My family lives in southern California. But not the beachy, warm-year-round part. We live in the mountains just north of Beach Boy fantasy land. For the past month we’ve routinely gotten freezing temperatures, and just this past week had several days of snow. It’s definitely the time of year in which we warm hot chocolate, break out the cozy blankets, and read a good book in front of a blazing fire. And yes, I’ve already burned holes in multiple items as I bask in the cozy but deadly glow of that bright, tantalizing gift from the Gods, which both warms toes and burns things alive.
It’s like a microcosm of all things that matter, eh? If you care about them, if they warm you inside, they also have the power to char the flesh right off of your soul. Same as a good book. For me, at least, it’s during the winter, during the cold months of increased darkness where we huddle near heat sources, that I take some risks and try out bigger, more difficult, and potentially more rewarding books. It was during the winter that I first read Cormac McCarthy’s The Road. Samuel Beckett’s End Game. Susanna Clarke’s Jonathan Strange and Mr. Norrell.
Do your reading habits change as the trees lose their leaves and collect frosty white stuff on their skeletal limbs? When the earth tilts away from that flaming orb in the sky, when the heat that sustains all life on earth diminishes *just* enough to make you desperately seek other, artificial suns for supplemental warmth and light, does it alter the way literature affects you (and does it inspire you to write florid prose about the changing of seasons and the meaning of life? Maybe that’s just me.)?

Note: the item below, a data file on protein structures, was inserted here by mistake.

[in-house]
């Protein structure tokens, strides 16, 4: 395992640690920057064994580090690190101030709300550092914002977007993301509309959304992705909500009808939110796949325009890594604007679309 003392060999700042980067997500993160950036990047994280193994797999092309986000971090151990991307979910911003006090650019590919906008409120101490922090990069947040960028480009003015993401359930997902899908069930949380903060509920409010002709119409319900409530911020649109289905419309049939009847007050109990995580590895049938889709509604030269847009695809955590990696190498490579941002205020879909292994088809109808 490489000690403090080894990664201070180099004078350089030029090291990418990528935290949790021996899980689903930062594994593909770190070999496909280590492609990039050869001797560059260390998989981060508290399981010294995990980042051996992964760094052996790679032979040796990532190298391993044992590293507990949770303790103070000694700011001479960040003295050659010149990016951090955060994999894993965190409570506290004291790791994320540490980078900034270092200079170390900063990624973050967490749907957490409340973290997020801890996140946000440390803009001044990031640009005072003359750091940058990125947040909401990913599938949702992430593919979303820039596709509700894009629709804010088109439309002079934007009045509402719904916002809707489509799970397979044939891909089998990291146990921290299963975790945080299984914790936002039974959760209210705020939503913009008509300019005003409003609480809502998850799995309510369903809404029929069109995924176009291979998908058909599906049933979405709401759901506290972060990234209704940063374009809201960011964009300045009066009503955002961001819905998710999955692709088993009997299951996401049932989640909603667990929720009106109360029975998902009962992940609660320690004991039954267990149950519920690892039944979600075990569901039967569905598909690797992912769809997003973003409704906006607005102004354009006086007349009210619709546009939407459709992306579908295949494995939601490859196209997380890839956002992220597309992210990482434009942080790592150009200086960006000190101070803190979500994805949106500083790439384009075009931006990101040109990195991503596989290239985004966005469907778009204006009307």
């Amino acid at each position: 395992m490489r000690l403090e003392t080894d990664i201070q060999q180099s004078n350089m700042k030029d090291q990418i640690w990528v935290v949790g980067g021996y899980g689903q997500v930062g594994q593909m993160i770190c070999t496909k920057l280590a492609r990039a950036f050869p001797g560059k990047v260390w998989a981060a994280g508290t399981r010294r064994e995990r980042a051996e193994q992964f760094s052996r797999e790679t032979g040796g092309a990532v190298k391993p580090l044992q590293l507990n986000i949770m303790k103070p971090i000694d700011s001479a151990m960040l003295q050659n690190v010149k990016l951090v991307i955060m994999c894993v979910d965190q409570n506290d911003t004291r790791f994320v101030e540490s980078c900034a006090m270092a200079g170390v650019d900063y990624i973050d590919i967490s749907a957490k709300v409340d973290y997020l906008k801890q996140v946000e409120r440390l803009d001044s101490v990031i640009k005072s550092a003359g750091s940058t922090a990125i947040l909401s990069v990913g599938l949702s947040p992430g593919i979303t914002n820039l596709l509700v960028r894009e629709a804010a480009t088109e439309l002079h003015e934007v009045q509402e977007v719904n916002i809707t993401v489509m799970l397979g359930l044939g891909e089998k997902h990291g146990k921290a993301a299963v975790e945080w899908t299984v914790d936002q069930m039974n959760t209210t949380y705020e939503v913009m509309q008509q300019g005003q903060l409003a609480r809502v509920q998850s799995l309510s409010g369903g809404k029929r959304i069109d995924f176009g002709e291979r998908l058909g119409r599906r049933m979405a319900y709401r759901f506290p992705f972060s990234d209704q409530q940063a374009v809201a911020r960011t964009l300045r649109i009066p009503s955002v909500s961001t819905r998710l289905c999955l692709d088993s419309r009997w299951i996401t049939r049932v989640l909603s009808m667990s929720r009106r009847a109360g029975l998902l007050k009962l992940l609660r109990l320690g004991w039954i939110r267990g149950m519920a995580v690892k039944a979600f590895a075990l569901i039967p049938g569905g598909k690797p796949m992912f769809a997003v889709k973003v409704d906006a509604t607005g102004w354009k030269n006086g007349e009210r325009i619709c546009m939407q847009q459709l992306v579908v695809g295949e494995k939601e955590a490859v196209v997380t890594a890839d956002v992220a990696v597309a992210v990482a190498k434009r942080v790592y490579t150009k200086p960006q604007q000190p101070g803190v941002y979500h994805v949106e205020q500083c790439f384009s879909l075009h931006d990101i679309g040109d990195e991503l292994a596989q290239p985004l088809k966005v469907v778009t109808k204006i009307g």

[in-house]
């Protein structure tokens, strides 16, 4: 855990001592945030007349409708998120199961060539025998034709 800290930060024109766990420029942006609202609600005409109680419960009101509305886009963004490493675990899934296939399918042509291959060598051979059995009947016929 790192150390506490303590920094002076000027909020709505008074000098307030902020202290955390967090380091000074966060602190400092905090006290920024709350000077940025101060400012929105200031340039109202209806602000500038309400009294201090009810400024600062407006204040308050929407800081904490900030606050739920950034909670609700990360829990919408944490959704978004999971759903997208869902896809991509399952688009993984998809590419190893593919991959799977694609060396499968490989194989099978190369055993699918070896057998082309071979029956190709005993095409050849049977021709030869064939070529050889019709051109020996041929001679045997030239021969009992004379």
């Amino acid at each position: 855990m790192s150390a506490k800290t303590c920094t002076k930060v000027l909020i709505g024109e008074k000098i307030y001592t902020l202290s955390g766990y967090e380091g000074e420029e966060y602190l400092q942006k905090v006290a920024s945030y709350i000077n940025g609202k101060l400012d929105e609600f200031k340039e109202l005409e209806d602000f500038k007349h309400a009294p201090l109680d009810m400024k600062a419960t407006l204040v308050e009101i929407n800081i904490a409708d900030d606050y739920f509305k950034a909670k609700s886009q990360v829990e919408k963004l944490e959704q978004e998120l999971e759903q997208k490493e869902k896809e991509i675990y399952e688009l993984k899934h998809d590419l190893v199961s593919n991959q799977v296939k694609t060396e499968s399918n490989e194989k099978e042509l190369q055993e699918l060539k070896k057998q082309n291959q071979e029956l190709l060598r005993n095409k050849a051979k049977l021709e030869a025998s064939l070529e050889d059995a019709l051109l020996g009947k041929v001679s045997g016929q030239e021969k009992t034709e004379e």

Winter is coming. Luckily, though it’s getting cold, and the daylight shorter, the sun never quite turns its back on us (to any folks who live above the 23rd parallel, I’m sorry). Here’s my daughter reading recently in a cozy patch on the carpet, gently warmed by a ray of sunlight that traveled through a hundred million miles of impossibly cold, dark, and empty space to give her just the right illumination to read a book: